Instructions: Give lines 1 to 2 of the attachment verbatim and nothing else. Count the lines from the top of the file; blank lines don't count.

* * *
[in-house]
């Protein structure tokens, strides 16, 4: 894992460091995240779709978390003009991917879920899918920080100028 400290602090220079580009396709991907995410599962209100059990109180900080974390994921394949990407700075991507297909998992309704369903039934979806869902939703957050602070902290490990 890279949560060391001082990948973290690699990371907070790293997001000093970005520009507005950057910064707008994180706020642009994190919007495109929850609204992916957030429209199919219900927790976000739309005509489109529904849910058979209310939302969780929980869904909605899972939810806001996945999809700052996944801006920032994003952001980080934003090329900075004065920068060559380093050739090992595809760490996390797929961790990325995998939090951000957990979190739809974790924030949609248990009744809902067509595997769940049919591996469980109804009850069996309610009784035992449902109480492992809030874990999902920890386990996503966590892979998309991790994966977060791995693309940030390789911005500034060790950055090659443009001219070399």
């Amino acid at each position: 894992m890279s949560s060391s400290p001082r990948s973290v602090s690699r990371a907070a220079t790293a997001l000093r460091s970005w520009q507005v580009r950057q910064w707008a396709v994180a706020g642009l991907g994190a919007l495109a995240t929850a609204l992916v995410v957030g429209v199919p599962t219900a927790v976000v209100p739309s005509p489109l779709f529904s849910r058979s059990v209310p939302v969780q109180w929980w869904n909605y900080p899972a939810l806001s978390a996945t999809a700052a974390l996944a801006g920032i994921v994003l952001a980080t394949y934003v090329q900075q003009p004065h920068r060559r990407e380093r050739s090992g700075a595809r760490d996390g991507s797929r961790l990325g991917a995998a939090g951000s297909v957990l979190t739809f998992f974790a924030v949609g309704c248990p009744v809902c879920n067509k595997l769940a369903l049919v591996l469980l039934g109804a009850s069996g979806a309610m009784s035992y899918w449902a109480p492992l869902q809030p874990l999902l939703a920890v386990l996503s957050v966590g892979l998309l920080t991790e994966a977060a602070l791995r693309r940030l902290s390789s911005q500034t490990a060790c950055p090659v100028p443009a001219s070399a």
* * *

[in-house]
């Protein structure tokens, strides 16, 4: 894992460091995240779709978390003009991917879920899918920080100028 400290602090220079580009396709991907995410599962209100059990109180900080974390994921394949990407700075991507297909998992309704369903039934979806869902939703957050602070902290490990 890279949560060391001082990948973290690699990371907070790293997001000093970005520009507005950057910064707008994180706020642009994190919007495109929850609204992916957030429209199919219900927790976000739309005509489109529904849910058979209310939302969780929980869904909605899972939810806001996945999809700052996944801006920032994003952001980080934003090329900075004065920068060559380093050739090992595809760490996390797929961790990325995998939090951000957990979190739809974790924030949609248990009744809902067509595997769940049919591996469980109804009850069996309610009784035992449902109480492992809030874990999902920890386990996503966590892979998309991790994966977060791995693309940030390789911005500034060790950055090659443009001219070399």